What Are External Content Types?
Published: May 2010
A core concept of Microsoft Business Connectivity Services (BCS) is the external content type. Used throughout the functionality and services offered by Business Connectivity Services, external content types are reusable metadata descriptions of connectivity information and data definitions plus the behaviors you want to apply to a certain category of external data. External content types enable you to manage and reuse the metadata and behaviors of a business entity such as Customer or Order from a central location, and enable users to interact with that external data and processes in a more meaningful way.
For example, consider a business entity such as Customer. You might want to interact with items of type Customer inside a SharePoint list or work on them offline in Microsoft Outlook. Or, you might want to enable the user to pick a customer from a list of customers in an Orders contract document inside Microsoft Word. You can create an external content type once and then reuse it anywhere you need it.
Business Connectivity Services (BCS) is included in Microsoft SharePoint Foundation 2010, Microsoft SharePoint Server 2010, and Microsoft Office 2010 applications. However, the feature set and the capabilities differ in each. See What Is Included in Business Connectivity Services? for details.
External content types offer the following benefits:
Enable reusability An external content type is a reusable data definition of a business entity. After you create it, you can use it with any of the Presentation Features in BCS to provide a rich user experience to interact with external data.
Encapsulate complexities of external systems External content types enable information workers to assemble business solutions without having to handle the complexities of the external systems, for example, without needing to know the connectivity information or learn their programmability interfaces. After an experienced user or a developer creates an external content type, it is available to any user for use in any way they need (provided they have the permissions to perform that operation and access the external data). However, the user does not need to know anything about the location of the external data or how to connect to it.
Provide built-in Office and SharePoint behavior External content types provide Office item-type behaviors (such as contacts, tasks, calendars in Microsoft Outlook, documents in Microsoft Word, and lists in Microsoft SharePoint Workspace); SharePoint behaviors (such as lists, Web Parts, and profile pages); and capabilities (such as the ability to search or work offline) to external data and services, so users can work in their familiar work environments without having to hunt for data or learn and interact with different (and proprietary) user interfaces.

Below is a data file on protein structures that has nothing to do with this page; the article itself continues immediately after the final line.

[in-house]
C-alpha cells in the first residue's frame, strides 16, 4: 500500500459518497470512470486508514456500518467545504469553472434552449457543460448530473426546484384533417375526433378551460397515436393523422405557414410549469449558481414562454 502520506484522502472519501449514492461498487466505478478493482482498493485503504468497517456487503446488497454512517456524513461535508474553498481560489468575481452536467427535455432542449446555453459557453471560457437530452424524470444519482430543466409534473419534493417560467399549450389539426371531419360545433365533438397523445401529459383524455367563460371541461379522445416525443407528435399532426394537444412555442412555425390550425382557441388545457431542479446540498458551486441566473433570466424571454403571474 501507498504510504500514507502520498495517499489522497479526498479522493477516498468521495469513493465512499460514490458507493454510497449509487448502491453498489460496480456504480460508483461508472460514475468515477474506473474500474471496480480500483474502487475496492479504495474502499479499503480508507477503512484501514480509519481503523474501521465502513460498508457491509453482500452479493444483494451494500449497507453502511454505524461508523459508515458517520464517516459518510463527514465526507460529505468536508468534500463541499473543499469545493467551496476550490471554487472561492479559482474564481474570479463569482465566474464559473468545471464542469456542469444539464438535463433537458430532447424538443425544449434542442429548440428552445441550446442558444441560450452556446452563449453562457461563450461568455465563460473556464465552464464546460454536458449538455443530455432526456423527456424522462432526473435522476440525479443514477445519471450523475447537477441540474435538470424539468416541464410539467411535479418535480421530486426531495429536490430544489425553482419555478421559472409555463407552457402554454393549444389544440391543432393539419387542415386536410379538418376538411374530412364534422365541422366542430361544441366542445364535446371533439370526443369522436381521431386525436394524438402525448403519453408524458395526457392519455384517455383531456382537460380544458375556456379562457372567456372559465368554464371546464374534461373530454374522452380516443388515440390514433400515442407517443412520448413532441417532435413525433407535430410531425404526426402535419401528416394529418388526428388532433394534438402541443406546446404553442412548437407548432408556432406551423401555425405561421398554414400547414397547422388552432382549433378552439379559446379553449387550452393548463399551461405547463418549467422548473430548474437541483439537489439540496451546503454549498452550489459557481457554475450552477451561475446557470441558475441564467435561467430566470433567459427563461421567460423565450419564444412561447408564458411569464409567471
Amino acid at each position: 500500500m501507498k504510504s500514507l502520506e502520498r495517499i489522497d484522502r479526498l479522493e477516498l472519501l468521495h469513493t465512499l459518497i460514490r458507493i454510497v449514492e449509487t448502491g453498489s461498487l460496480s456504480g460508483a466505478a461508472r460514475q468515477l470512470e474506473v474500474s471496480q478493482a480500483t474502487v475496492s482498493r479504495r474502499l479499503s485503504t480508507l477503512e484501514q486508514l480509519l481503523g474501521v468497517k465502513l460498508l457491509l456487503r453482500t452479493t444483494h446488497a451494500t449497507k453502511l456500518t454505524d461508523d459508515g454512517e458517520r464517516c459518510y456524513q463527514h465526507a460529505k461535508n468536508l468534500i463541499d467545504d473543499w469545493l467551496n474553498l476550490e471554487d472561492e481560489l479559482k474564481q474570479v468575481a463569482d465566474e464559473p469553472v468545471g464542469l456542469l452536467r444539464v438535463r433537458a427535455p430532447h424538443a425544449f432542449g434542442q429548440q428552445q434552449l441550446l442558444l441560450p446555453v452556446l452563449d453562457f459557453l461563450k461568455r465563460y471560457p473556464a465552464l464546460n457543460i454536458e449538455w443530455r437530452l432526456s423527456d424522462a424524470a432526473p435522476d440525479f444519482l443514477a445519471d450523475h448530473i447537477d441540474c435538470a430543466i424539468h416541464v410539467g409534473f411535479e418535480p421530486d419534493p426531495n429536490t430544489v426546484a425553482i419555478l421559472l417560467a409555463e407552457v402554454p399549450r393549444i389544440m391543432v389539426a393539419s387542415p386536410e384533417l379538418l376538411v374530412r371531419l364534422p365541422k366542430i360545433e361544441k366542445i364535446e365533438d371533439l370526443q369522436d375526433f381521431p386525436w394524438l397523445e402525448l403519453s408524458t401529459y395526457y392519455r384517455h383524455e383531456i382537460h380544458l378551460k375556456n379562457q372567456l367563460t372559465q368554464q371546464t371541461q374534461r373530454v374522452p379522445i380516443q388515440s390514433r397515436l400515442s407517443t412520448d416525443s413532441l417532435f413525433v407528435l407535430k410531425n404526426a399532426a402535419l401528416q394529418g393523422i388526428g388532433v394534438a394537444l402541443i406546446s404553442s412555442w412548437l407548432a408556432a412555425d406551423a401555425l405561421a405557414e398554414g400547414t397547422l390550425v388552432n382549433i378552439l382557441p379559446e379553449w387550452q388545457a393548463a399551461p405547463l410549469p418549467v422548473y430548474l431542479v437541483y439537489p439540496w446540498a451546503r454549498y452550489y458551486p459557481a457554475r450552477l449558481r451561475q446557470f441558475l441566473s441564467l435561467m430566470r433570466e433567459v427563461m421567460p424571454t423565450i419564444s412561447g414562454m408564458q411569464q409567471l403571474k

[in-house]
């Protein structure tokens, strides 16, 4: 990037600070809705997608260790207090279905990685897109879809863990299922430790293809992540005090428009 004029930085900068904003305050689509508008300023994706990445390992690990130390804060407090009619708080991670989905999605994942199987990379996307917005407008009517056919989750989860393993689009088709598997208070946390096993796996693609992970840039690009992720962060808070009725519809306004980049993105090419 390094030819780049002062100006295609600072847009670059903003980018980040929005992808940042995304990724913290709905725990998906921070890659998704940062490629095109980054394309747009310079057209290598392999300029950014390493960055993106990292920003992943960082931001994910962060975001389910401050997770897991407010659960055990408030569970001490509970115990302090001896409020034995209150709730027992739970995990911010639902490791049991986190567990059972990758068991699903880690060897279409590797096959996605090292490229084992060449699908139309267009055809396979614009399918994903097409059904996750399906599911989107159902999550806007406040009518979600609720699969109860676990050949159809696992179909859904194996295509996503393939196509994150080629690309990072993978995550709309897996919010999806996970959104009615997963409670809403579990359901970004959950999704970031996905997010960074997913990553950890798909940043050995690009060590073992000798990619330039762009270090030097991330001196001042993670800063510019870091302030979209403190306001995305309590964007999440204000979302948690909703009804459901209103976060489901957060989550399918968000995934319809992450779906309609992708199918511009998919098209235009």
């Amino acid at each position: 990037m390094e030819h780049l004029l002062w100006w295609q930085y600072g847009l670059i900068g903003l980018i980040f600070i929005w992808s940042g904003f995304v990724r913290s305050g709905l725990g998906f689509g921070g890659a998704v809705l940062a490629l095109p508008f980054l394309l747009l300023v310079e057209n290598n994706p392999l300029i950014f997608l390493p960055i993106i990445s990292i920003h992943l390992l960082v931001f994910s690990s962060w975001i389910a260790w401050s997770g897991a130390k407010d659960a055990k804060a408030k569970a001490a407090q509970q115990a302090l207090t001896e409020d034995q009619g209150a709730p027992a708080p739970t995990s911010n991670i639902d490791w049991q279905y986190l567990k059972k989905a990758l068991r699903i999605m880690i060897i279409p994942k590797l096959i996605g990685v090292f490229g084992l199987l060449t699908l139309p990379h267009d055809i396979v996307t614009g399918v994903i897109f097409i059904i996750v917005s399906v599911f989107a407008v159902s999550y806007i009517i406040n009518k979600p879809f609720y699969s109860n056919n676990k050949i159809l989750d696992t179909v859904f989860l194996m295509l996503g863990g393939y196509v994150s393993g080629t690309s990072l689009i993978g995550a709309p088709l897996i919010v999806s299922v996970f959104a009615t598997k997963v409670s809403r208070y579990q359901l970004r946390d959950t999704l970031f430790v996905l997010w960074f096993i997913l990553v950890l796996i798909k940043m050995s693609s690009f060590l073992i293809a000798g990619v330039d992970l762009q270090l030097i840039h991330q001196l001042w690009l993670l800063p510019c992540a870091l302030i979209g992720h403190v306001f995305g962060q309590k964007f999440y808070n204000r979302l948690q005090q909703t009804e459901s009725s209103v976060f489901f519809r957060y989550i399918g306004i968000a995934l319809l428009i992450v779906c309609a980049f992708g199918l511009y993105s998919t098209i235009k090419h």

Ensure secure access External content types adhere to the security put in place by both the external system and SharePoint Products and Technologies. You can have full control of who accesses what data by configuring security in SharePoint.
Simplify maintenance. Because external content types can be created once and used by multiple solutions in various scenarios, you can manage them easily. For example, you can manage their access permissions and connection and data definitions in one central location.
Enable external data search You can use SharePoint Server search from an intranet portal to look up information about a specific external content type such as a Customer. SharePoint Server search retrieves the data directly from the external system. Consequently, users can get the information they need without having to get approval or install a separate application.
Enable working offline You can take external content types offline in Outlook 2010 and SharePoint Workspace 2010. Business Connectivity Services provides rich cache and offline work features, and supports cache-based operations. Users can manipulate external data seamlessly and efficiently, even when they are offline or if the server connectivity is slow, intermittent, or unavailable. The read/write operations performed against cached business entities are synchronized when connection to the server becomes available.